Personality Traits: Intelligent, wise, and enigmatic
Compatible with: Rooster, Ox, or Dragon


Birth Years: 1966, 1978, 1990, 2002, 2014, 2026
Personality Traits: Energetic, witty, and impatient
Compatible with: Tiger, Goat, or Dog


Birth Years: 1967, 1979, 1991, 2003, 2015, 2027
Personality Traits: Gentle, compassionate, and indecisive
Compatible with: Horse, Rabbit, or Pig


Birth Years: 1968, 1980, 1992, 2004, 2016, 2028
Personality Traits: Curious, funny, and erratic
Compatible with: Rat or Dragon


Birth Years: 1969, 1981, 1993, 2005, 2017, 2029
Personality Traits: Independent, practical, and controlling
Compatible with: Ox, Dragon, Snake, or Pig


Birth Years: 1970, 1982, 1994, 2006, 2018, 2030
Personality Traits: Faithful, generous, and prudent
Compatible with: Horse, Rabbit, Tiger, or Pig


Birth Years: 1971, 1983, 1995, 2007, 2019, 2031
Personality Traits: Noble, creative, and materialistic
Compatible with: Tiger, Rabbit, Goat or Dragon

How to Harness the Chinese Zodiac

So is there a way to use the Chinese zodiac to our advantage? If the Year of the Rabbit is one of reflection and calm, what can we do to make the most out of that energy? For starters, Kim says, one way to harness our Chinese zodiac sign is to understand the characteristics and traits associated with yours and try to embody those qualities.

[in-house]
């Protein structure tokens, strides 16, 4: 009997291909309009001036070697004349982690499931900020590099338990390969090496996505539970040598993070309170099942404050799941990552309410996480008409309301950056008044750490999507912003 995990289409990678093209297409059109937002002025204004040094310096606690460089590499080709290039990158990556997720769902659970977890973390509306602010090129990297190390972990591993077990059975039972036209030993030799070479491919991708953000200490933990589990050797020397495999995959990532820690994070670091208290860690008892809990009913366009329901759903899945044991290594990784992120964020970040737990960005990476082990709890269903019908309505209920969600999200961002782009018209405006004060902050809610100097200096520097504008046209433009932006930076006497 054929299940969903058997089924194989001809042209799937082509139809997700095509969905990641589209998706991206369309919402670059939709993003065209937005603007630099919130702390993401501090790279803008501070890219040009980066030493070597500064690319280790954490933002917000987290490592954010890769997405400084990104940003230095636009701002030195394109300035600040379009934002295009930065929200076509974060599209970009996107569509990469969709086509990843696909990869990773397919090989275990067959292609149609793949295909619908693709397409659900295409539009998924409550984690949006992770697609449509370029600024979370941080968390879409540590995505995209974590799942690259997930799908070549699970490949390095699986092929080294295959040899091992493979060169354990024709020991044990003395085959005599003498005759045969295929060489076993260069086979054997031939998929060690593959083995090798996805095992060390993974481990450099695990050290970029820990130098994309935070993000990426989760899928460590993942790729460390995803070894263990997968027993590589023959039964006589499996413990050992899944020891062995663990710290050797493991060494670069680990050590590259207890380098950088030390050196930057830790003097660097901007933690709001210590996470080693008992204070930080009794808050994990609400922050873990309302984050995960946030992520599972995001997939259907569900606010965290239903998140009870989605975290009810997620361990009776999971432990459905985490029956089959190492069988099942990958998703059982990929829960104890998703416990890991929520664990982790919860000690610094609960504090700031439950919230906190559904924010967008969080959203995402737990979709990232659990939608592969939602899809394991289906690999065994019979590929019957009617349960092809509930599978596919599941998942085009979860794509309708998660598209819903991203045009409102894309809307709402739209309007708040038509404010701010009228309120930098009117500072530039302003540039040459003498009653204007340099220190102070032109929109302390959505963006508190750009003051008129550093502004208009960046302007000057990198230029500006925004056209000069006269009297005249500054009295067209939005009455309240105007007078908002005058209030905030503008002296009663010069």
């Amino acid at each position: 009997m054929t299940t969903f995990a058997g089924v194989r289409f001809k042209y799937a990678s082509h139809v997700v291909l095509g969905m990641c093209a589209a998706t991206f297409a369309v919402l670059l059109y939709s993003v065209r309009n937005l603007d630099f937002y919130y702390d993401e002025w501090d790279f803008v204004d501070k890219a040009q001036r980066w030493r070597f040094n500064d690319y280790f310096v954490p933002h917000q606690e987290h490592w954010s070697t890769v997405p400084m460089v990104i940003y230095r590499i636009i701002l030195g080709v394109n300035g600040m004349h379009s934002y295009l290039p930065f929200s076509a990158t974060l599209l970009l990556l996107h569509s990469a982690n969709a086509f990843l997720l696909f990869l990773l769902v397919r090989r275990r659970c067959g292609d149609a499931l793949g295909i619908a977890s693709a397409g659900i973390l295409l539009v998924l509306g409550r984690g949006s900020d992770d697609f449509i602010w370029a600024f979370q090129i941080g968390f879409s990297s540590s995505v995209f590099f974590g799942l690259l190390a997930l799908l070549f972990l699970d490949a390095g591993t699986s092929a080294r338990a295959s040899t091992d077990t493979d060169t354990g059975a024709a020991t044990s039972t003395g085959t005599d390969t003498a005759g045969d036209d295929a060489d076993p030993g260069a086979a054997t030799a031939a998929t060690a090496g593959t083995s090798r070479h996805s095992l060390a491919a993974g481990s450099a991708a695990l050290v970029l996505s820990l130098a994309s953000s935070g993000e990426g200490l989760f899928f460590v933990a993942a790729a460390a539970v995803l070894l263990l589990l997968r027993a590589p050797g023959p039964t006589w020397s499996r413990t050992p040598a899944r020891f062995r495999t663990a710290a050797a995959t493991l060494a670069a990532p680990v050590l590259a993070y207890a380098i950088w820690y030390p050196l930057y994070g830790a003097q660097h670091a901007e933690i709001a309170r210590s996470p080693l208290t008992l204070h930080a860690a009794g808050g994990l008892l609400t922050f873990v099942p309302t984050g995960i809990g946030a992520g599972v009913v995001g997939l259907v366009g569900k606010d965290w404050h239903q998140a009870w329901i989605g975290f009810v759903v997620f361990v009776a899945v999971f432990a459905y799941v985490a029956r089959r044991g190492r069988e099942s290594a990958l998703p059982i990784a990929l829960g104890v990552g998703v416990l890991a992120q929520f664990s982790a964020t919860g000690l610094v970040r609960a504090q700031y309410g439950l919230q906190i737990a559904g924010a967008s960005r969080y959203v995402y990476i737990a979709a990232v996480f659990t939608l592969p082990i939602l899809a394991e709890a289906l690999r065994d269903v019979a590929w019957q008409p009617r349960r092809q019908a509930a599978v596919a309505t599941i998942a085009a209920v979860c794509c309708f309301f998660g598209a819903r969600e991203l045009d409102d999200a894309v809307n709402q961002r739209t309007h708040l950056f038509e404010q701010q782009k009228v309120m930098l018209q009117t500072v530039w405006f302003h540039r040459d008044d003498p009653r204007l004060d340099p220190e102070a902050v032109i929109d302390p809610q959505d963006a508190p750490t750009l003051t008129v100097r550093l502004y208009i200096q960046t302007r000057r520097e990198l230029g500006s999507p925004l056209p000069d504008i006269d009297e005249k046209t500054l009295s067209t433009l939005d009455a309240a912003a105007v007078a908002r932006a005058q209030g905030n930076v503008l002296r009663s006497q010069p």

"For example, if you are a Tiger, you are said to be courageous, confident, and independent, so you may try to be more assertive and take on leadership roles," Kim explains. "Another way to harness your Chinese zodiac sign is to use it as a guide for making decisions. Each sign has its own strengths and weaknesses, and understanding these can help you make decisions that align with your natural abilities and tendencies."

You can also take note of your sign's weaknesses, so you can work on developing qualities to overcome them.

You can also harness the energy of the year. According to Steven Zhang, Chinese zodiac expert and Chinese tea blogger of, since 2023 is the Year of the Rabbit, which is a gentle and refined animal, you can drink teas that promote calm and tranquility, such as white teas or oolong teas. "Additionally, one could also reflect on the Rabbit's traits of diplomacy and tact in daily interactions with others," says Zhang, who learned about Chinese tea and Chinese traditional beliefs from his father and grandfather during his upbringing in China.

The Differences Between the Chinese Zodiac and Western Astrology

While there are some similarities between the Chinese zodiac and Western astrology — both contain 12 signs that are assigned based on time of birth and associated with specific personality traits — how the signs were derived differs greatly. The Chinese zodiac is rooted in an ancient folktale, whereas Western astrology is based on constellations formed by the stars as they move through the night sky. According to astrologer Stephanie Dempsey, the Chinese zodiac is based on the lunar calendar, which has a heavy emphasis on phases of the moon. Western astrology, however, is based on the solar calendar that follows the Earth's orbit around the sun.

As people around the world prepare for Lunar New Year celebrations, it's time to reflect on and bid farewell to the Year of the Tiger that was 2022, which was characterized as a fast-paced year. As we usher in the Year of the Rabbit, we can look forward to calm, hope, and prosperity.